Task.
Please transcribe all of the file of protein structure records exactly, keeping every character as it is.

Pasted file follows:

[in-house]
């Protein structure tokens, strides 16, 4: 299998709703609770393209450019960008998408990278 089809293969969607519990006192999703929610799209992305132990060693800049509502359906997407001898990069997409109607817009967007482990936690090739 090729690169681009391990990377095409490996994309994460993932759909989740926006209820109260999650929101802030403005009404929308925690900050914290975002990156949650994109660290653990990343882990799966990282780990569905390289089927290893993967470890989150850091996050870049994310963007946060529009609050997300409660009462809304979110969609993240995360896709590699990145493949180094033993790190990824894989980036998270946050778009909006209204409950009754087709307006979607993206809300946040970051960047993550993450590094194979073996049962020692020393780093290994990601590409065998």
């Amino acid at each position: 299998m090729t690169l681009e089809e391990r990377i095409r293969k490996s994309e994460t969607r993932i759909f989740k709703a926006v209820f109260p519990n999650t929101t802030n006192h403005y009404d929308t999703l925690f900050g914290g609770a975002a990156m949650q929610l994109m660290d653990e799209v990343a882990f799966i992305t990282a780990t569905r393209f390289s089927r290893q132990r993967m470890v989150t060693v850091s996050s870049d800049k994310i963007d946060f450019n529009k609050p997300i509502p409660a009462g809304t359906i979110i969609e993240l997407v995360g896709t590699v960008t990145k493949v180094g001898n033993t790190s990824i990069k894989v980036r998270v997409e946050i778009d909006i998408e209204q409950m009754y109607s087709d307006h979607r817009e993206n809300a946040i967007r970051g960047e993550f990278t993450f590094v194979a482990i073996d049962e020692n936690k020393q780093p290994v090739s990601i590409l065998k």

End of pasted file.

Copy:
[in-house]
């Protein structure tokens, strides 16, 4: 299998709703609770393209450019960008998408990278 089809293969969607519990006192999703929610799209992305132990060693800049509502359906997407001898990069997409109607817009967007482990936690090739 090729690169681009391990990377095409490996994309994460993932759909989740926006209820109260999650929101802030403005009404929308925690900050914290975002990156949650994109660290653990990343882990799966990282780990569905390289089927290893993967470890989150850091996050870049994310963007946060529009609050997300409660009462809304979110969609993240995360896709590699990145493949180094033993790190990824894989980036998270946050778009909006209204409950009754087709307006979607993206809300946040970051960047993550993450590094194979073996049962020692020393780093290994990601590409065998």
């Amino acid at each position: 299998m090729t690169l681009e089809e391990r990377i095409r293969k490996s994309e994460t969607r993932i759909f989740k709703a926006v209820f109260p519990n999650t929101t802030n006192h403005y009404d929308t999703l925690f900050g914290g609770a975002a990156m949650q929610l994109m660290d653990e799209v990343a882990f799966i992305t990282a780990t569905r393209f390289s089927r290893q132990r993967m470890v989150t060693v850091s996050s870049d800049k994310i963007d946060f450019n529009k609050p997300i509502p409660a009462g809304t359906i979110i969609e993240l997407v995360g896709t590699v960008t990145k493949v180094g001898n033993t790190s990824i990069k894989v980036r998270v997409e946050i778009d909006i998408e209204q409950m009754y109607s087709d307006h979607r817009e993206n809300a946040i967007r970051g960047e993550f990278t993450f590094v194979a482990i073996d049962e020692n936690k020393q780093p290994v090739s990601i590409l065998k």